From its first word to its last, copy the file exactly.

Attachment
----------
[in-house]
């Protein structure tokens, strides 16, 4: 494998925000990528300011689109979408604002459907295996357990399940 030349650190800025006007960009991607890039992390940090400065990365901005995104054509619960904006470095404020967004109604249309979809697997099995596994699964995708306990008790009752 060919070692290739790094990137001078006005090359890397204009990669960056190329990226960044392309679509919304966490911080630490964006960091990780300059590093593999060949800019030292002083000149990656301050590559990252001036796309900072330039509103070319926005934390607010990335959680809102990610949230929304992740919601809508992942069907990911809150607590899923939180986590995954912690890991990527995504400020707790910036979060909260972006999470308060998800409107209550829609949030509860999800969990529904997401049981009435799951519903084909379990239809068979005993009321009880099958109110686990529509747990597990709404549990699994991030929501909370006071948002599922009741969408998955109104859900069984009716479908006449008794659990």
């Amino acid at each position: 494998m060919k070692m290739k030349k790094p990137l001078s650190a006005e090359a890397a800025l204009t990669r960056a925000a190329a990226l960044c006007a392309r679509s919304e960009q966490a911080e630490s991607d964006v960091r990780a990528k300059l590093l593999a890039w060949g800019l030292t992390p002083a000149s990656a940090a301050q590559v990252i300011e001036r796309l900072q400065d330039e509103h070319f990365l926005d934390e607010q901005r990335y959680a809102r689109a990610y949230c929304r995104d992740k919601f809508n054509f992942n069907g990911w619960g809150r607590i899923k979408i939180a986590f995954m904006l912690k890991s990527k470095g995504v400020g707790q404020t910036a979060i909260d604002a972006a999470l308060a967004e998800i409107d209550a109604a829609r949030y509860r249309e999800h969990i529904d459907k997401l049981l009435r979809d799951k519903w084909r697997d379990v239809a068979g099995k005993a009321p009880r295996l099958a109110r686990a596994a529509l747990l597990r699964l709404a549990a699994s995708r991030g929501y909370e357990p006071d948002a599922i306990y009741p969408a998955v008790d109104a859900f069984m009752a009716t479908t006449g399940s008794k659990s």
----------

[in-house]
């Protein structure tokens, strides 16, 4: 494998925000990528300011689109979408604002459907295996357990399940 030349650190800025006007960009991607890039992390940090400065990365901005995104054509619960904006470095404020967004109604249309979809697997099995596994699964995708306990008790009752 060919070692290739790094990137001078006005090359890397204009990669960056190329990226960044392309679509919304966490911080630490964006960091990780300059590093593999060949800019030292002083000149990656301050590559990252001036796309900072330039509103070319926005934390607010990335959680809102990610949230929304992740919601809508992942069907990911809150607590899923939180986590995954912690890991990527995504400020707790910036979060909260972006999470308060998800409107209550829609949030509860999800969990529904997401049981009435799951519903084909379990239809068979005993009321009880099958109110686990529509747990597990709404549990699994991030929501909370006071948002599922009741969408998955109104859900069984009716479908006449008794659990």
């Amino acid at each position: 494998m060919k070692m290739k030349k790094p990137l001078s650190a006005e090359a890397a800025l204009t990669r960056a925000a190329a990226l960044c006007a392309r679509s919304e960009q966490a911080e630490s991607d964006v960091r990780a990528k300059l590093l593999a890039w060949g800019l030292t992390p002083a000149s990656a940090a301050q590559v990252i300011e001036r796309l900072q400065d330039e509103h070319f990365l926005d934390e607010q901005r990335y959680a809102r689109a990610y949230c929304r995104d992740k919601f809508n054509f992942n069907g990911w619960g809150r607590i899923k979408i939180a986590f995954m904006l912690k890991s990527k470095g995504v400020g707790q404020t910036a979060i909260d604002a972006a999470l308060a967004e998800i409107d209550a109604a829609r949030y509860r249309e999800h969990i529904d459907k997401l049981l009435r979809d799951k519903w084909r697997d379990v239809a068979g099995k005993a009321p009880r295996l099958a109110r686990a596994a529509l747990l597990r699964l709404a549990a699994s995708r991030g929501y909370e357990p006071d948002a599922i306990y009741p969408a998955v008790d109104a859900f069984m009752a009716t479908t006449g399940s008794k659990s």